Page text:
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‘British institution’ comes to an end as last local Saturday sports paper shuts

The country’s last-remaining Saturday sports newspaper has closed for good after 119 years.

The final edition of Portsmouth’s Sports Mail hit the newsstands on Saturday following the decision by the city’s daily title The News to shut the paper earlier this month.

The last Sports Mail was a bumper 56-page edition featuring a total of 55 archive front pages, six of which were featured on its cover.

Fifteen Portsmouth Football Club players were also interviewed, while Danny Cowley, the club’s manager, was the final cover star.

Last Sports Mail

Neil Allen, chief sports writer at The News, shared his sadness at Sports Mail’s closure on Twitter and revealed his copy had been signed by Portsmouth legends including former goalkeeper Alan Knight and long-serving club employee Barry Harris.

He wrote: “Been contributing to the Sports Mail for almost 22 years. Sadly, no more.

“Felt it was fitting to have the last copy signed by Knightsie, Barry Harris, long-serving press steward Mick Hogan and the final cover star – Danny Cowley.

“It has been an absolute pleasure.”

Lamenting the edition’s farewell in a piece for The Observer, “dedicated reader” Tim Adams wrote: “It’s been the slowest of deaths, but yesterday the ‘Saturday final’ edition of a singular British institution will be just that.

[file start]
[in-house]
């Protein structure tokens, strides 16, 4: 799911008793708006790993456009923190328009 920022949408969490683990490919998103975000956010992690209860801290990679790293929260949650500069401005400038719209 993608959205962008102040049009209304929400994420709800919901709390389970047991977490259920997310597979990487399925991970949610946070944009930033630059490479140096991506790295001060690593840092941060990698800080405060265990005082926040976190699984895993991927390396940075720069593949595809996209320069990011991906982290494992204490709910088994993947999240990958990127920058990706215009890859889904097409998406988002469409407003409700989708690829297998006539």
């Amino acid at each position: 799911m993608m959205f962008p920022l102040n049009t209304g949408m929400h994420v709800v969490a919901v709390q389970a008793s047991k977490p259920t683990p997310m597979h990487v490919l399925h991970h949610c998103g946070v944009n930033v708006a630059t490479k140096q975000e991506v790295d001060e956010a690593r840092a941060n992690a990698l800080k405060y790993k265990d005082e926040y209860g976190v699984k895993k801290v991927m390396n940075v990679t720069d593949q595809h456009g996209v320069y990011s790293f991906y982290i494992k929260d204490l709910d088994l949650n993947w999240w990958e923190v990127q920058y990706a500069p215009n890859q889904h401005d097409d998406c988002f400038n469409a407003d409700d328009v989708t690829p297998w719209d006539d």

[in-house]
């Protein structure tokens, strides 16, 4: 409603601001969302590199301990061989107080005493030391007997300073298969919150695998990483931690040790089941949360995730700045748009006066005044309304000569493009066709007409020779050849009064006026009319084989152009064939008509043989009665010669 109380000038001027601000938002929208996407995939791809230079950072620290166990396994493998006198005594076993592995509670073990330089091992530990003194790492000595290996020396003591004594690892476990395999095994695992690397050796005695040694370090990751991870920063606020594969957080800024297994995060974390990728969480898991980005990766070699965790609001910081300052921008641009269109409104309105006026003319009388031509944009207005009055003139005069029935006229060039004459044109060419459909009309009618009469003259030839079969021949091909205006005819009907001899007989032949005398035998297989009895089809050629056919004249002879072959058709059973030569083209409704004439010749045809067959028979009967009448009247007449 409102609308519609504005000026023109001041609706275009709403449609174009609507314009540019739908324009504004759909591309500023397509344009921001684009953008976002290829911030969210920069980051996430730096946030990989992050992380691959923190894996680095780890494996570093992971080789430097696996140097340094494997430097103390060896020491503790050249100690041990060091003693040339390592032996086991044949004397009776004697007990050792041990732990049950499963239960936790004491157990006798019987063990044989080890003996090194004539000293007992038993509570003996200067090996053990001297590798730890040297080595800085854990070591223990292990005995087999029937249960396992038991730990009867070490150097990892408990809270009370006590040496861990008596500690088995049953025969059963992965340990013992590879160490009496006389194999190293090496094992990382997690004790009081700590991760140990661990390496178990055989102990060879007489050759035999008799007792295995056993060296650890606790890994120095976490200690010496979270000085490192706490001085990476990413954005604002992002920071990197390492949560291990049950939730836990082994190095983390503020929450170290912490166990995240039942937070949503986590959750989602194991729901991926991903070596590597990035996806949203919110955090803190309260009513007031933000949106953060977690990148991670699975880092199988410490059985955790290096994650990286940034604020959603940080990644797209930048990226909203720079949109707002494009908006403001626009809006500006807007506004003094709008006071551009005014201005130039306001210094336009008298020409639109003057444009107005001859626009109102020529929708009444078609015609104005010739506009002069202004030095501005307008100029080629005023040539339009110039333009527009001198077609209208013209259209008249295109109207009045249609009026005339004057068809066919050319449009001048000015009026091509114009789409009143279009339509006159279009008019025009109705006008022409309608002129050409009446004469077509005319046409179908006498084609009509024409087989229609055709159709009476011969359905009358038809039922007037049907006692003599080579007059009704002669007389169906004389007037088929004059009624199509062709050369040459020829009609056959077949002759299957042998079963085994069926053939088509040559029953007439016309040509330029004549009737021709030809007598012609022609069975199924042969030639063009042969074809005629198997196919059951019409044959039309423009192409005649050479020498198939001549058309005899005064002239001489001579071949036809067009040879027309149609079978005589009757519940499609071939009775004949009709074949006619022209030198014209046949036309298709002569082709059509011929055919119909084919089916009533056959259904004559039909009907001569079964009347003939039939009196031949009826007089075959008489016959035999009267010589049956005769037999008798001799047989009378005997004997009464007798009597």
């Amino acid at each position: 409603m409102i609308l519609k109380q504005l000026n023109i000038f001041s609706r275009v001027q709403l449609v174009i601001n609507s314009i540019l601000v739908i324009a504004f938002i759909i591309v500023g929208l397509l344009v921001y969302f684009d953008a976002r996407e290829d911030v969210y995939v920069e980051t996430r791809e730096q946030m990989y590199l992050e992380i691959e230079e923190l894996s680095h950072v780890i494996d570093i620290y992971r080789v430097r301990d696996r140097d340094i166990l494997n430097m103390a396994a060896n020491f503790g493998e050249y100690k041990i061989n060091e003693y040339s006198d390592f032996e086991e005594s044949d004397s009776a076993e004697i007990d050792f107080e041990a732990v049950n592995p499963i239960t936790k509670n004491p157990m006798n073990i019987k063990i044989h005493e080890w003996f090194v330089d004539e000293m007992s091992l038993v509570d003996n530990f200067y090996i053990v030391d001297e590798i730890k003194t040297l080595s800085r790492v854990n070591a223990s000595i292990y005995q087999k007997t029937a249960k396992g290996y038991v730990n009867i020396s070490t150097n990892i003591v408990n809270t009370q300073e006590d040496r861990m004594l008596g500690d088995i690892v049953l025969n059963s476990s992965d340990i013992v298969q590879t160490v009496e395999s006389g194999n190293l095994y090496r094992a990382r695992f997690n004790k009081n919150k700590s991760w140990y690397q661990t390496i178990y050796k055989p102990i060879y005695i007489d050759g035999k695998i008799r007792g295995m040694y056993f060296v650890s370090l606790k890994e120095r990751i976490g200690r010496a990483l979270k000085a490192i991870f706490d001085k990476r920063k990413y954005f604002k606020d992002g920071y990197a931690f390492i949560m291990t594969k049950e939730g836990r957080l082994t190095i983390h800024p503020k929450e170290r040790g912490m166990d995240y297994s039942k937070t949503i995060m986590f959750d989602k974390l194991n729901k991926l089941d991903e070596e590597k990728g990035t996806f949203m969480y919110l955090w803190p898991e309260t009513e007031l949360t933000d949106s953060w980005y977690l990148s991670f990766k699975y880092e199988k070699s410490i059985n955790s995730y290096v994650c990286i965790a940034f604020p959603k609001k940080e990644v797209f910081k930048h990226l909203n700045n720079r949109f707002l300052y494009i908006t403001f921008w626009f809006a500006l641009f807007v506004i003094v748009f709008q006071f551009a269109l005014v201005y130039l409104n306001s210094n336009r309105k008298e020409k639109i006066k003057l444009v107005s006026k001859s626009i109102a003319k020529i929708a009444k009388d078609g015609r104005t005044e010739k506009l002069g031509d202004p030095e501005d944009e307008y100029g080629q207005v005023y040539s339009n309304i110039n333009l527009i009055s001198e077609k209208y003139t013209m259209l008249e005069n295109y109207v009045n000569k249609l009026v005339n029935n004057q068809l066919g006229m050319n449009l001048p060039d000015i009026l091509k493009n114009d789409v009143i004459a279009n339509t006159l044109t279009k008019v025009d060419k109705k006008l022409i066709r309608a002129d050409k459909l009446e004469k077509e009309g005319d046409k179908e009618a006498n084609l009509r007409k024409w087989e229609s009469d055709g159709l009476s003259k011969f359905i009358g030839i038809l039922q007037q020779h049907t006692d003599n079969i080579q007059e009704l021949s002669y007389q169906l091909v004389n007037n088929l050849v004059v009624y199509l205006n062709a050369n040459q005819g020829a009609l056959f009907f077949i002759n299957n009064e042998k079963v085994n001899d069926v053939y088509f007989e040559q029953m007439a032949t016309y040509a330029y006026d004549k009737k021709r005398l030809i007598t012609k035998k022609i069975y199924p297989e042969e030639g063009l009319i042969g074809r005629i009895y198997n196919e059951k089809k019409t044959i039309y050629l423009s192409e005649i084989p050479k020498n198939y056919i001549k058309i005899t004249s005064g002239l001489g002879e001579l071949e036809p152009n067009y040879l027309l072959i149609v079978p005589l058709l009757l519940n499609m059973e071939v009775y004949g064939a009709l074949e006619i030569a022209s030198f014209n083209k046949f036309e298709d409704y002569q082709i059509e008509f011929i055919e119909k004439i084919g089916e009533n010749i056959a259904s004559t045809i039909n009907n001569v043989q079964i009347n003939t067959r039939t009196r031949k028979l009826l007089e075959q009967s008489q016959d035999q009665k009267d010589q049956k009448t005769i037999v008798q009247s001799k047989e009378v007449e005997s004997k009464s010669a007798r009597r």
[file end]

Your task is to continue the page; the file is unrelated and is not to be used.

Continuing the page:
“While in the last 20 years beloved pink ’uns and green ’uns (and the occasional blue ’un and buff ’un) have disappeared from towns and cities across the country, Portsmouth’s Saturday evening Sports Mail, 119 years old, held out as the last remaining dedicated matchday newspaper.

“With it goes a century of a particular collective memory: that Saturday evening ritual of heading up to the local newsagent at 5.30 or 5.45 to await the mundane miracle of a stack of fat papers slung from the back of a van reporting from all across the city what had ended only an hour before, ink still smudgeable on banner headlines.”

“Just as the National Lottery did for the pools, so the internet has long done for the pink ’un. The impulse, mainly among men and boys, dads and lads, for team gossip, player ratings, transfer speculation, something to discuss in the pub or the workplace, has not diminished, but it is not now confined to teatime on a Saturday.”

The title was first published in 1903 under the banner of the Football Mail, later becoming Sports Mail. It was previously closed down in October 2012 after 109 years, but returned nearly 10 months later after an “outpouring of emotion” from readers.

Subsequent warnings that it could shut for good without further reader support were subsequently issued in both 2016 and 2020.